The furlough scheme is also an enormous societal innovation that will give us research material for years to come. It’s too early to see how far-reaching its consequences will be. Some workers may place more importance on job security as a result of the recession, opting for permanent positions over temporary, or being less likely to move jobs. At a deeper level, the experience of being on furlough may have led others to re-evaluate their careers and working lives. This could spark career changes, efforts to obtain better work-life balance, or decisions to retire earlier.
A rise in status for key workers?
Finally, through the pandemic there have been many conversations around what work we value as a society. Much essential work in healthcare and retail is low paid, yet workers in these occupations have often been hailed as heroes through the pandemic. Will they find more meaning in their work as a result? Will a rise in social status translate to an increase in pay and working conditions? Or will business as usual (once we have it) mean a return to the same levels of status and pay as before?
Uncertainty on top of uncertainty
The pandemic has obviously presented very immediate challenges to organisations and required a level of agility many have not engaged with before. Currently there may be more questions than answers for longer-term shifts in the nature and dynamics of working life, but it is important that we start considering them. This is not the first crisis we have faced, and there will always be a draw to return to default and get back to business as usual. An increase in homeworking seems highly likely, but the knock-on effects of this in organisations and society are too early to tell.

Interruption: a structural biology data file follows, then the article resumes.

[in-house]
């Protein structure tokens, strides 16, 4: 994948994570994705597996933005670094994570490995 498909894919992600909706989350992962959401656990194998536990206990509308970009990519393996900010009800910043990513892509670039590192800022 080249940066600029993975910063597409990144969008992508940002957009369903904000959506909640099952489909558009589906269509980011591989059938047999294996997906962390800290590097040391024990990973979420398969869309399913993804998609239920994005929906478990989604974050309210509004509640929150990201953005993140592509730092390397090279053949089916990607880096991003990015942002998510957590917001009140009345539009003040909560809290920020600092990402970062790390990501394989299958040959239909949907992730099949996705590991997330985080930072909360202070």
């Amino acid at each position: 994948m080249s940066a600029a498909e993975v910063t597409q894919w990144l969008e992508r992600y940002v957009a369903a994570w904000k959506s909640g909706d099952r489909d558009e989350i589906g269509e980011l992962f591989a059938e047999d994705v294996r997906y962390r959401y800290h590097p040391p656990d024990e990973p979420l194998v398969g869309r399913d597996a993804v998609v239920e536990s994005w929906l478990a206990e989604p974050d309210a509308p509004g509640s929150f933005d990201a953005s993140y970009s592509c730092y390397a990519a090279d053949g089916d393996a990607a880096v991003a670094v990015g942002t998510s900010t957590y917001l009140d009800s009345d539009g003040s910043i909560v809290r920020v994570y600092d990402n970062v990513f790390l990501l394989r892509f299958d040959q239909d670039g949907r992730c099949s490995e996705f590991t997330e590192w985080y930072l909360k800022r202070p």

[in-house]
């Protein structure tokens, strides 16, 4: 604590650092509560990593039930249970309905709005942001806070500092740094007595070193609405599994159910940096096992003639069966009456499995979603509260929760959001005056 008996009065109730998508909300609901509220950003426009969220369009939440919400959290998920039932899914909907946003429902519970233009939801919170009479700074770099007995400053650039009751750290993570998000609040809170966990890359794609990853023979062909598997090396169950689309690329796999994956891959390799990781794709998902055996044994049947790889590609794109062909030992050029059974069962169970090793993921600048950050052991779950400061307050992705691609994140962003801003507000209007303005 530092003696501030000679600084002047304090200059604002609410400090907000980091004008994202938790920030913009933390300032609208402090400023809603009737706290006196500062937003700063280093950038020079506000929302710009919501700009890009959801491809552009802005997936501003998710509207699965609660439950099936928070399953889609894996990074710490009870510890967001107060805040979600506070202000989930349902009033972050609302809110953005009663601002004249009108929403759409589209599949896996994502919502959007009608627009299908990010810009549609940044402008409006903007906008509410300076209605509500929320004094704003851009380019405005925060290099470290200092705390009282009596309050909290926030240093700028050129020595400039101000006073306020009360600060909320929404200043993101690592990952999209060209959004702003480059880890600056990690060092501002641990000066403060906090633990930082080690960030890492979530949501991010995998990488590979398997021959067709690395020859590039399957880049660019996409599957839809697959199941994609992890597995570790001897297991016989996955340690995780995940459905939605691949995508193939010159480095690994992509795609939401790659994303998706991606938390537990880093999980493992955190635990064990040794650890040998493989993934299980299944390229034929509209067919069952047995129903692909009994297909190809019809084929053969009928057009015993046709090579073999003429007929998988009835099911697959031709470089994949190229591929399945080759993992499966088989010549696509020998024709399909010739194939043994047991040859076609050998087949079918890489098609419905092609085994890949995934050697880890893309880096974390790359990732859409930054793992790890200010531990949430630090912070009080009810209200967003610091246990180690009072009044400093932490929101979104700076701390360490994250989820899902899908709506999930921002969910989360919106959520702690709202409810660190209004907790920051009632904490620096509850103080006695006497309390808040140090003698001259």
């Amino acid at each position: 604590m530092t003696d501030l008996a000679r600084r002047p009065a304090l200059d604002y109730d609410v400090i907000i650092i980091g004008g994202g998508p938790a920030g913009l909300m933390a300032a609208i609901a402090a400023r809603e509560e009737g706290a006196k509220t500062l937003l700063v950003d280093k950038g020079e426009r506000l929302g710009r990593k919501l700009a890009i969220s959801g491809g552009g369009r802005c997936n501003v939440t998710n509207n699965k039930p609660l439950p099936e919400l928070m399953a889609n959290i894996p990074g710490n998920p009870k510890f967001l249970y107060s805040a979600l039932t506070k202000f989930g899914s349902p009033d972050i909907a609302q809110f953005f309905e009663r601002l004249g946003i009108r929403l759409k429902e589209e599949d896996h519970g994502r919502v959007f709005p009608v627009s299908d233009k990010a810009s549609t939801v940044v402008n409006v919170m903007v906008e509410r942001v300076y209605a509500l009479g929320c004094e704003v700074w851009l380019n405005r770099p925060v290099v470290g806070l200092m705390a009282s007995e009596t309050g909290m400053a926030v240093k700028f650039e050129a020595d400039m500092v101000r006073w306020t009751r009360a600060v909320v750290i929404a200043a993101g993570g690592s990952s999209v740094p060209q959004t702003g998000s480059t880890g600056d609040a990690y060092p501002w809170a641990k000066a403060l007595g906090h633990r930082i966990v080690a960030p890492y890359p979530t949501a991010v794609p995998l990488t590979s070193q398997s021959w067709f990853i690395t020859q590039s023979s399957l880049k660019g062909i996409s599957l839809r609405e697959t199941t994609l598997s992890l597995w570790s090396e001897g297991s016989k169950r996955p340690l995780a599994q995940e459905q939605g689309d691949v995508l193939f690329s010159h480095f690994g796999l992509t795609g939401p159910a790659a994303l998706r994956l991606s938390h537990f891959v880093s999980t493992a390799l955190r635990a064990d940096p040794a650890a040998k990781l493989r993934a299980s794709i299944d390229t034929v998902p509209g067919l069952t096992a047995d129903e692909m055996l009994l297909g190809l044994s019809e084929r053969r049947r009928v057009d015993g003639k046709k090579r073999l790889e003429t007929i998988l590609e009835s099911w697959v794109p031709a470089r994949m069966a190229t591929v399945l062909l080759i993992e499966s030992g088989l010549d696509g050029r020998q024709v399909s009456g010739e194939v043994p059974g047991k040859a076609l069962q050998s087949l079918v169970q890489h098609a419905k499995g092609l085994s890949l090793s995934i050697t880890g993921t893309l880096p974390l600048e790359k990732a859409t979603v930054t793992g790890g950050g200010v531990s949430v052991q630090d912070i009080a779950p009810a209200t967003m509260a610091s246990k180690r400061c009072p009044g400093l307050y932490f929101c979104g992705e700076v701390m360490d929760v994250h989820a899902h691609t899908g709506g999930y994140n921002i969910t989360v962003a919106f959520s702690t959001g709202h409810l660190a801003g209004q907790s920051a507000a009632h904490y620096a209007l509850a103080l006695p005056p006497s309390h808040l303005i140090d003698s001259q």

The wider work outcomes of COVID-19 will in part be market-led, but will also depend on the principles employers hold to and what they value. We’ve seen wellbeing rise up the agenda throughout the pandemic, and many organisations going the extra mile to protect their employees. Whether these priorities stay at the top of the list remains to be seen, but it is clear that this is an opportunity for organisations and people professionals to proactively shape the future rather react to it.
They can do this by taking an evidence-based approach to their decision-making, actively consulting with employees to understand their expectations and concerns on future workplace changes, and reflecting on lessons learnt through the COVID pandemic. How they choose to respond and adapt in the coming months and years will have undoubtedly have major implications for the future of work.
Further readingDeveloping effective virtual teams
Mel is Research Adviser at the CIPD. Her research interests include diversity and inclusion, ethical practice and organisation development. When she’s not exploring the evidence on HR practice, Mel enjoys yoga and travel.
Jonny is Senior Advisor for Organisational Behaviour at the CIPD. His work centres on job quality or 'good work' and on linking research and practice, in particular through evidence reviews, experimental studies and the CIPD Applied Research Conference. He is an Academic Member of the CIPD and a Fellow of CEBMa, the Center for Evidence-Based Management.